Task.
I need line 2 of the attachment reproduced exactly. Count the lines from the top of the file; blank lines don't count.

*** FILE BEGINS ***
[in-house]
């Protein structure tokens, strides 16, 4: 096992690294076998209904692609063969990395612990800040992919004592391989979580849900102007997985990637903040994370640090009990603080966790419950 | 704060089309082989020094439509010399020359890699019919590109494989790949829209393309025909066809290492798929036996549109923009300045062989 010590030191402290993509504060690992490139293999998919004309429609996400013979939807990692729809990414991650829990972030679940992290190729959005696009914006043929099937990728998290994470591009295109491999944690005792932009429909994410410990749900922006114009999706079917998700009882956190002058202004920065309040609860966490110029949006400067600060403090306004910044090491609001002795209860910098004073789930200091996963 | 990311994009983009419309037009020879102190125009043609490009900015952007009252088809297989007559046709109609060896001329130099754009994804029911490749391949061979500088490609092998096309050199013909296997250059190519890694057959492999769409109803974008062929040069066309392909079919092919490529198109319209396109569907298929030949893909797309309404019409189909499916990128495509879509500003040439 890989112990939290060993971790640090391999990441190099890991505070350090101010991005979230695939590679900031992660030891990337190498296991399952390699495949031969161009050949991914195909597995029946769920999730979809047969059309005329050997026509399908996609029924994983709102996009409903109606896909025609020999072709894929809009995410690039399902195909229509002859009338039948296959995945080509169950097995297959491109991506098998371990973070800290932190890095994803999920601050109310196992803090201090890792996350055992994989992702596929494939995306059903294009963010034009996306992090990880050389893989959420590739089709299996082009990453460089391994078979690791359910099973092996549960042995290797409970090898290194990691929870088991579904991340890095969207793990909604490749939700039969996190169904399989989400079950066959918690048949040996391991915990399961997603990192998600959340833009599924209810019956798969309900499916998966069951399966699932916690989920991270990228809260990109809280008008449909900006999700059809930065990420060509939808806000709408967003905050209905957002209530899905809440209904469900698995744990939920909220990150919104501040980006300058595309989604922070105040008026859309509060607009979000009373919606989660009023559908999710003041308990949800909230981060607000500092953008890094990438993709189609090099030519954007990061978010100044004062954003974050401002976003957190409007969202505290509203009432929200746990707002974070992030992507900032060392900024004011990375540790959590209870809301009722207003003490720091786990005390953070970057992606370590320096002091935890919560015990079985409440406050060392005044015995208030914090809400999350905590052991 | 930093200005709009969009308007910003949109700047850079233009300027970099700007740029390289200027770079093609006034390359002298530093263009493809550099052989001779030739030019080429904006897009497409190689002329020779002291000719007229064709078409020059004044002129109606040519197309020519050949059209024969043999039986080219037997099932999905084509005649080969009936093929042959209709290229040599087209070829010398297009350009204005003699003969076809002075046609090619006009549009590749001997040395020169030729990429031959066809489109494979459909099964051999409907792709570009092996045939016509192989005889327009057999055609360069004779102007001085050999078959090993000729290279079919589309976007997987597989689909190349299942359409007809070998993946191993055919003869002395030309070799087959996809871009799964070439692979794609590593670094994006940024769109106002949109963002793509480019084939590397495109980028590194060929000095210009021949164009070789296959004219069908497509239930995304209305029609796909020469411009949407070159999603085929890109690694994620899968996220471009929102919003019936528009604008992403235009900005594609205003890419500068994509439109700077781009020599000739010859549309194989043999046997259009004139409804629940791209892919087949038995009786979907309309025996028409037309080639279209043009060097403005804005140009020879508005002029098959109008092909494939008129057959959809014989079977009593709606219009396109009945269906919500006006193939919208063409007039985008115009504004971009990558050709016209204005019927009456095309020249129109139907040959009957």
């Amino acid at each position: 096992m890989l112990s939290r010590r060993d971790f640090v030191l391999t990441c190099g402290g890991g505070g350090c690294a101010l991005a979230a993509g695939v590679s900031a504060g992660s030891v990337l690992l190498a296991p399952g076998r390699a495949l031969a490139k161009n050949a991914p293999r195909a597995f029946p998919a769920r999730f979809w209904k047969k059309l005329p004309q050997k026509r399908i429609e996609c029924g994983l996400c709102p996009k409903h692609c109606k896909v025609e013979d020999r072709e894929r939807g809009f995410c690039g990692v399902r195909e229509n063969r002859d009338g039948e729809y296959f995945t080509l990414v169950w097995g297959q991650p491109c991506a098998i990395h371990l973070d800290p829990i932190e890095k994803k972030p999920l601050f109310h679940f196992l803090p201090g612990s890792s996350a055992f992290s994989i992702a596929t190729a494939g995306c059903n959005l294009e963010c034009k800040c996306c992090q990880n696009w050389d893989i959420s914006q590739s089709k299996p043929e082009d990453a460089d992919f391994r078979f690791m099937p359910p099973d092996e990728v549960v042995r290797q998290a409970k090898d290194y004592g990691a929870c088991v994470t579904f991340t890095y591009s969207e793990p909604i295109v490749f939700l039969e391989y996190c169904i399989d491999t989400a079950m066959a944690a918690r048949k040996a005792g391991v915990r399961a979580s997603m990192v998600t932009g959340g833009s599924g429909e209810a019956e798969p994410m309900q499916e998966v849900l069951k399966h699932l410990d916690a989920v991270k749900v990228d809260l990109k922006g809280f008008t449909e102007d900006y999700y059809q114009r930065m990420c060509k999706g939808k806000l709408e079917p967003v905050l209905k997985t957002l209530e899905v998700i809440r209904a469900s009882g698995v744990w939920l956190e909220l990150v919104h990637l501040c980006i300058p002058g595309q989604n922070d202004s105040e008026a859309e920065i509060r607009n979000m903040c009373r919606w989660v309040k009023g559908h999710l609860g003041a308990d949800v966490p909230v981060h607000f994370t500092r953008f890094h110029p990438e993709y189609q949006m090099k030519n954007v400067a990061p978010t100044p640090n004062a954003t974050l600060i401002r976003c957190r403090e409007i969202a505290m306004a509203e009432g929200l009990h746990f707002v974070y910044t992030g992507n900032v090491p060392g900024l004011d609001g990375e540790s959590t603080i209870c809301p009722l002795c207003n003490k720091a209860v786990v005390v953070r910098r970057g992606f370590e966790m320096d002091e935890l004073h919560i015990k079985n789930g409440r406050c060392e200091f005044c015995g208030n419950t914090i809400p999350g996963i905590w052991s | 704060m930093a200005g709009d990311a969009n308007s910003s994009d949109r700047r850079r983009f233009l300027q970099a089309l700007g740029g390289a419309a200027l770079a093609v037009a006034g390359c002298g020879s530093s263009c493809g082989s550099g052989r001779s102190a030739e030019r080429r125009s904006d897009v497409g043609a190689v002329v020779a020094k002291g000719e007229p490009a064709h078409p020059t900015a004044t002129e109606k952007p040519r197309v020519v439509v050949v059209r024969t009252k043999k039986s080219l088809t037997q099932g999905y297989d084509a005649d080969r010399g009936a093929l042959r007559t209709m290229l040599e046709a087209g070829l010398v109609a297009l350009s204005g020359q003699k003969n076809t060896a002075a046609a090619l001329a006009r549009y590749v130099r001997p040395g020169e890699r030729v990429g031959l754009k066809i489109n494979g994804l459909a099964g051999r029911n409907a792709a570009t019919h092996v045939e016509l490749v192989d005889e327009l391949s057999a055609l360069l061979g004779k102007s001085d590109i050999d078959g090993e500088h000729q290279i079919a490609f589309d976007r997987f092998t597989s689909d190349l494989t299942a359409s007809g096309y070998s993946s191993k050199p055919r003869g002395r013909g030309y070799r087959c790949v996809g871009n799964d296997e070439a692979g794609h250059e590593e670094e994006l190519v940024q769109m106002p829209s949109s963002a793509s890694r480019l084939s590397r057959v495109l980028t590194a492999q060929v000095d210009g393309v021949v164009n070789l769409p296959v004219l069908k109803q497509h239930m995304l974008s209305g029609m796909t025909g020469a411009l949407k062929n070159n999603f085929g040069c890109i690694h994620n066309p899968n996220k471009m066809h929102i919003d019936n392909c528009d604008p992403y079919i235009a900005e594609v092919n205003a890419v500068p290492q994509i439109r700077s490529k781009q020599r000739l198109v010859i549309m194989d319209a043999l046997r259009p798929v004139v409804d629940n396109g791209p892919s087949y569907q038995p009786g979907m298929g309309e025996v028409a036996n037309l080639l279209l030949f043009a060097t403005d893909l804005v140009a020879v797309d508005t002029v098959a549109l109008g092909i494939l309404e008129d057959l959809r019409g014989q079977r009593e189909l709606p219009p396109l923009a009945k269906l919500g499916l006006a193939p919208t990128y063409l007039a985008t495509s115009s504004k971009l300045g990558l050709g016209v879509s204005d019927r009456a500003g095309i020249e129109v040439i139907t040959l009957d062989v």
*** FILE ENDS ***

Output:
């Protein structure tokens, strides 16, 4: 096992690294076998209904692609063969990395612990800040992919004592391989979580849900102007997985990637903040994370640090009990603080966790419950 | 704060089309082989020094439509010399020359890699019919590109494989790949829209393309025909066809290492798929036996549109923009300045062989 010590030191402290993509504060690992490139293999998919004309429609996400013979939807990692729809990414991650829990972030679940992290190729959005696009914006043929099937990728998290994470591009295109491999944690005792932009429909994410410990749900922006114009999706079917998700009882956190002058202004920065309040609860966490110029949006400067600060403090306004910044090491609001002795209860910098004073789930200091996963 | 990311994009983009419309037009020879102190125009043609490009900015952007009252088809297989007559046709109609060896001329130099754009994804029911490749391949061979500088490609092998096309050199013909296997250059190519890694057959492999769409109803974008062929040069066309392909079919092919490529198109319209396109569907298929030949893909797309309404019409189909499916990128495509879509500003040439 890989112990939290060993971790640090391999990441190099890991505070350090101010991005979230695939590679900031992660030891990337190498296991399952390699495949031969161009050949991914195909597995029946769920999730979809047969059309005329050997026509399908996609029924994983709102996009409903109606896909025609020999072709894929809009995410690039399902195909229509002859009338039948296959995945080509169950097995297959491109991506098998371990973070800290932190890095994803999920601050109310196992803090201090890792996350055992994989992702596929494939995306059903294009963010034009996306992090990880050389893989959420590739089709299996082009990453460089391994078979690791359910099973092996549960042995290797409970090898290194990691929870088991579904991340890095969207793990909604490749939700039969996190169904399989989400079950066959918690048949040996391991915990399961997603990192998600959340833009599924209810019956798969309900499916998966069951399966699932916690989920991270990228809260990109809280008008449909900006999700059809930065990420060509939808806000709408967003905050209905957002209530899905809440209904469900698995744990939920909220990150919104501040980006300058595309989604922070105040008026859309509060607009979000009373919606989660009023559908999710003041308990949800909230981060607000500092953008890094990438993709189609090099030519954007990061978010100044004062954003974050401002976003957190409007969202505290509203009432929200746990707002974070992030992507900032060392900024004011990375540790959590209870809301009722207003003490720091786990005390953070970057992606370590320096002091935890919560015990079985409440406050060392005044015995208030914090809400999350905590052991 | 930093200005709009969009308007910003949109700047850079233009300027970099700007740029390289200027770079093609006034390359002298530093263009493809550099052989001779030739030019080429904006897009497409190689002329020779002291000719007229064709078409020059004044002129109606040519197309020519050949059209024969043999039986080219037997099932999905084509005649080969009936093929042959209709290229040599087209070829010398297009350009204005003699003969076809002075046609090619006009549009590749001997040395020169030729990429031959066809489109494979459909099964051999409907792709570009092996045939016509192989005889327009057999055609360069004779102007001085050999078959090993000729290279079919589309976007997987597989689909190349299942359409007809070998993946191993055919003869002395030309070799087959996809871009799964070439692979794609590593670094994006940024769109106002949109963002793509480019084939590397495109980028590194060929000095210009021949164009070789296959004219069908497509239930995304209305029609796909020469411009949407070159999603085929890109690694994620899968996220471009929102919003019936528009604008992403235009900005594609205003890419500068994509439109700077781009020599000739010859549309194989043999046997259009004139409804629940791209892919087949038995009786979907309309025996028409037309080639279209043009060097403005804005140009020879508005002029098959109008092909494939008129057959959809014989079977009593709606219009396109009945269906919500006006193939919208063409007039985008115009504004971009990558050709016209204005019927009456095309020249129109139907040959009957």